Release: #4164-98 (97 Civ. 3119)
For Release: July 8, 1998
NEW YORK COURT FINDS THAT AVCO FINANCIAL CORP. AND ANTHONY VARTULI DEFRAUDED OVER 1,000 CUSTOMERS IN CONNECTION WITH THE SALE OF FUTURES TRADING COMPUTER SOFTWARE, AND DIRECTS THEM TO DISGORGE $4.1 MILLION
WASHINGTON - The Commodity Futures Trading Commission (CFTC) announced today that the Honorable John F. Keenan of the U.S. District Court for the Southern District of New York, after a two-week bench trial earlier this year, issued a decision on June 30, 1998, against AVCO Financial Corp. (AVCO) and its president Anthony Vartuli, both of Greenwich, Connecticut.
In its decision, the court found AVCO and Vartuli liable for fraudulently promoting their futures trading software and directed them to disgorge $4.1 million in ill-gotten gains. The judge also found that AVCO and Vartuli gave commodity trading advice through their software and thus were required to be registered with the CFTC as commodity trading advisors.
Judge Keenan dismissed the charges brought against a third defendant, J. Michael Gent, of Tunnel Hill, Georgia, the developer of the trading program, finding insufficient evidence of his control of AVCO and of his participation directly in the fraudulent conduct.
The court found that AVCO and Vartuli violated the Commodity Exchange Act (CEA) and the CFTC's regulations by fraudulently soliciting customers to purchase their software program through false representations that the program had generated large profits, overwhelmingly picked winning trades, involved little or no risk of loss, and had a profitable track record in actual commodity futures trading. Judge Keenan found that these false representations were made "in connection with" futures trading within the meaning of the CEA and that customers relied on these misrepresentations in purchasing the defendants' program, resulting in $4.1 million in sales revenue for the defendants. The court also found that AVCO met the statutory definition of a "commodity trading advisor" and provided personalized trading advice.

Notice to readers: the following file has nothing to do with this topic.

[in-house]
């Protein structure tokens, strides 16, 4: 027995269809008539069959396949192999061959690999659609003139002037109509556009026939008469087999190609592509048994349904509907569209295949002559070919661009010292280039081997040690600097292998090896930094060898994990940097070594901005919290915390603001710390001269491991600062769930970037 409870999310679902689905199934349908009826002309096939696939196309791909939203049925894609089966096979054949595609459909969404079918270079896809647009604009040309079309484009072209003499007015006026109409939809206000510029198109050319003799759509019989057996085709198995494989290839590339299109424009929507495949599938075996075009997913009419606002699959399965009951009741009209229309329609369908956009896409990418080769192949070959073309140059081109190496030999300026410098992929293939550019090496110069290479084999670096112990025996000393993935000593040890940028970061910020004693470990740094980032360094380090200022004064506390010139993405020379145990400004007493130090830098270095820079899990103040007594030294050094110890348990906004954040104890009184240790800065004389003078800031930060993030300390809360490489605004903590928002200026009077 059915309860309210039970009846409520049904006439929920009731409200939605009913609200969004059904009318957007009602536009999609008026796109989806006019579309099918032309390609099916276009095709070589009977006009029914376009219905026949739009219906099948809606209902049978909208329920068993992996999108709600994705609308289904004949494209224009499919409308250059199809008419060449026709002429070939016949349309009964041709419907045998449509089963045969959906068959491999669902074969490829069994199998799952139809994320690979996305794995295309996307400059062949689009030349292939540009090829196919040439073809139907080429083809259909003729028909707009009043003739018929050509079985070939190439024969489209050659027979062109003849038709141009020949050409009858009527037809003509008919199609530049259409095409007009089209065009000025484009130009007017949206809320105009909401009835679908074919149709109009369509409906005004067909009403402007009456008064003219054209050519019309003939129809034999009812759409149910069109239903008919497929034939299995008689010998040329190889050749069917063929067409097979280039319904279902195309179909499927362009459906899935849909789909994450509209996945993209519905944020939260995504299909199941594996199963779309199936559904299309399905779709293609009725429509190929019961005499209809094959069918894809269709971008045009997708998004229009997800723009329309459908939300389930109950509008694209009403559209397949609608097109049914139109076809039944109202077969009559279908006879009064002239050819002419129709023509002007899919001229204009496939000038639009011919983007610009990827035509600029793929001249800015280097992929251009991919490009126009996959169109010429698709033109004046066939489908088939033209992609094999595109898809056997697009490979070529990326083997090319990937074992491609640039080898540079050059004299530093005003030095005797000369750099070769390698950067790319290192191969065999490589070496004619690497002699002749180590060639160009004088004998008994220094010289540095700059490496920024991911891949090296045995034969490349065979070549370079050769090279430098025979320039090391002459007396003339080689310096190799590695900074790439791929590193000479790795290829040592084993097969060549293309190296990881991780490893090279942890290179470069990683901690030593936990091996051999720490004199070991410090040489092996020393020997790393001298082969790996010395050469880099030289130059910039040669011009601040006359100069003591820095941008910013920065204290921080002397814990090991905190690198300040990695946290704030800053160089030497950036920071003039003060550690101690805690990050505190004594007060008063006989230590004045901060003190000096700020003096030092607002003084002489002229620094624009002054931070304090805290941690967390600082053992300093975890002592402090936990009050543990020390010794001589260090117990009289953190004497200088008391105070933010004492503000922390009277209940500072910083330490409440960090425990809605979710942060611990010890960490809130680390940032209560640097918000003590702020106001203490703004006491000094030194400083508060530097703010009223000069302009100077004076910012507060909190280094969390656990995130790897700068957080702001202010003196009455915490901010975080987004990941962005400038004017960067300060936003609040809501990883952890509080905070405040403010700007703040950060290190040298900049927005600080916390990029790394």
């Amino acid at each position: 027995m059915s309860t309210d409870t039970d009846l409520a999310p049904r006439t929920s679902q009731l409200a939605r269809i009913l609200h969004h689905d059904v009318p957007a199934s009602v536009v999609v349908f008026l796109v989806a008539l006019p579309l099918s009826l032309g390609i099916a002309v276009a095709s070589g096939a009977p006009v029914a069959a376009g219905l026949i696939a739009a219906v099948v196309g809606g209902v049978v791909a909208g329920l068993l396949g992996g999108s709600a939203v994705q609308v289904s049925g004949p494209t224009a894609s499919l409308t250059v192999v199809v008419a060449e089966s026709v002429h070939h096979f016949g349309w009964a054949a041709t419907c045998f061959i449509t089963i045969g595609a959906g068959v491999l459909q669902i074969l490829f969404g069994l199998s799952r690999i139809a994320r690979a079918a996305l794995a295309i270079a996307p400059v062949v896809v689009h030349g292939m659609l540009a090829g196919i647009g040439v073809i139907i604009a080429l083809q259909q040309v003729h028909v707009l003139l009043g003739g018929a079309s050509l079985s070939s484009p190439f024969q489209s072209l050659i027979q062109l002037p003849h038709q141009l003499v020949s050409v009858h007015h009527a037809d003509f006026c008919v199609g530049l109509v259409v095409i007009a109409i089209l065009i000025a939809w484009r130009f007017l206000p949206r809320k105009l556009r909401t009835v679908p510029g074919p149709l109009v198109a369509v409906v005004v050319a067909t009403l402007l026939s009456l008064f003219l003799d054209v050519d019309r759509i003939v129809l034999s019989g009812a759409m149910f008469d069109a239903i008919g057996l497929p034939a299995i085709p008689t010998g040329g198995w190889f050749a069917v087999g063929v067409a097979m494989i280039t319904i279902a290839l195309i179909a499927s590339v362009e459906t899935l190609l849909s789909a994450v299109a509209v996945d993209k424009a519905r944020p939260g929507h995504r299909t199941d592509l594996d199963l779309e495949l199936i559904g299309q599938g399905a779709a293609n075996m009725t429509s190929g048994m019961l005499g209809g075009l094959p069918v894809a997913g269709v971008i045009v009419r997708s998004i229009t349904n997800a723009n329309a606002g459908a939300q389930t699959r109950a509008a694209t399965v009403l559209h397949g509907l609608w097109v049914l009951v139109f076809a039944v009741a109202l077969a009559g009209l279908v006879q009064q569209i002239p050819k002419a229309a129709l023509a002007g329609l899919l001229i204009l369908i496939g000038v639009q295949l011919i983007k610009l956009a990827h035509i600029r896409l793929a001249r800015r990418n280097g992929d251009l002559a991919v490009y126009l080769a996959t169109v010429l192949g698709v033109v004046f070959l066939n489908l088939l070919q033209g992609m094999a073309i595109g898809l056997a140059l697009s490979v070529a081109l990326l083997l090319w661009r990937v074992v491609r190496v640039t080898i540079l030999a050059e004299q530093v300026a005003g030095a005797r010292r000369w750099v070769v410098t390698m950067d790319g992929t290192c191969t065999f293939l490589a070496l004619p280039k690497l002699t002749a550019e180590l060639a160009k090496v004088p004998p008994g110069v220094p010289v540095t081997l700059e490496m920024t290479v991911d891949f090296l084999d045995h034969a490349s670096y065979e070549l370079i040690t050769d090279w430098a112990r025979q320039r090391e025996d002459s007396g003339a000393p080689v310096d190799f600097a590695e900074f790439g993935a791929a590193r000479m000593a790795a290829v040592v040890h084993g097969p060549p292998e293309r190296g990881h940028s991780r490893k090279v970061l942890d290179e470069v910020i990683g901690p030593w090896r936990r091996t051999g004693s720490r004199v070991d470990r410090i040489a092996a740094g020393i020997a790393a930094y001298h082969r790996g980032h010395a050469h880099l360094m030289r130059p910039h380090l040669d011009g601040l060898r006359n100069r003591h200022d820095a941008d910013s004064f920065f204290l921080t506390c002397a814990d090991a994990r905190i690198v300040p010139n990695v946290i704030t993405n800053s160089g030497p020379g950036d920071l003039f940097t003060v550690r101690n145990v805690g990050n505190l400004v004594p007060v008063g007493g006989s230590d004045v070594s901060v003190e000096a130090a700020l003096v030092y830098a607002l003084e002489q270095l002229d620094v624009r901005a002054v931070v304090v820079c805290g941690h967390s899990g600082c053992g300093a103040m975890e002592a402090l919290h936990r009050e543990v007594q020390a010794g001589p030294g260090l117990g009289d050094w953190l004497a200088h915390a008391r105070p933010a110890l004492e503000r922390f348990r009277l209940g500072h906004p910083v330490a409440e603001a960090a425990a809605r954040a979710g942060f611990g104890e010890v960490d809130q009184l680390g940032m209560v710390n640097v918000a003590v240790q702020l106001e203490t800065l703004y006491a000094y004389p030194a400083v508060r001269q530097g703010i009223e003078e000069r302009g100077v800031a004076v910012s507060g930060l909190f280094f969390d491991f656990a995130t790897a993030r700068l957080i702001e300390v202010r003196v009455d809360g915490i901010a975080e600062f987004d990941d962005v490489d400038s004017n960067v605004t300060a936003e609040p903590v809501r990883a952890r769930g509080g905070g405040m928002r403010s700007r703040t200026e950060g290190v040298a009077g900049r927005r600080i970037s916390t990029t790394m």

The court indicated that it would permanently enjoin AVCO and Vartuli from future violations of the CEA and Commission regulations, directed AVCO and Vartuli to disgorge $4.1 million dollars in ill-gotten customer fees, and imposed a civil monetary penalty of $5,000 on both AVCO and Vartuli.
CFTC Director of Enforcement Geoffrey Aronow commented:
"This court's carefully-reasoned decision reaffirms the Commission's statutory mandate to pursue those who provide fraudulent commodities trading advice for profit, whatever the media they choose to use to transmit their misinformation. Whether people get their advice face-to-face, by telephone, by fax, or by computer, they must always be on guard against promises that seem too good to be true."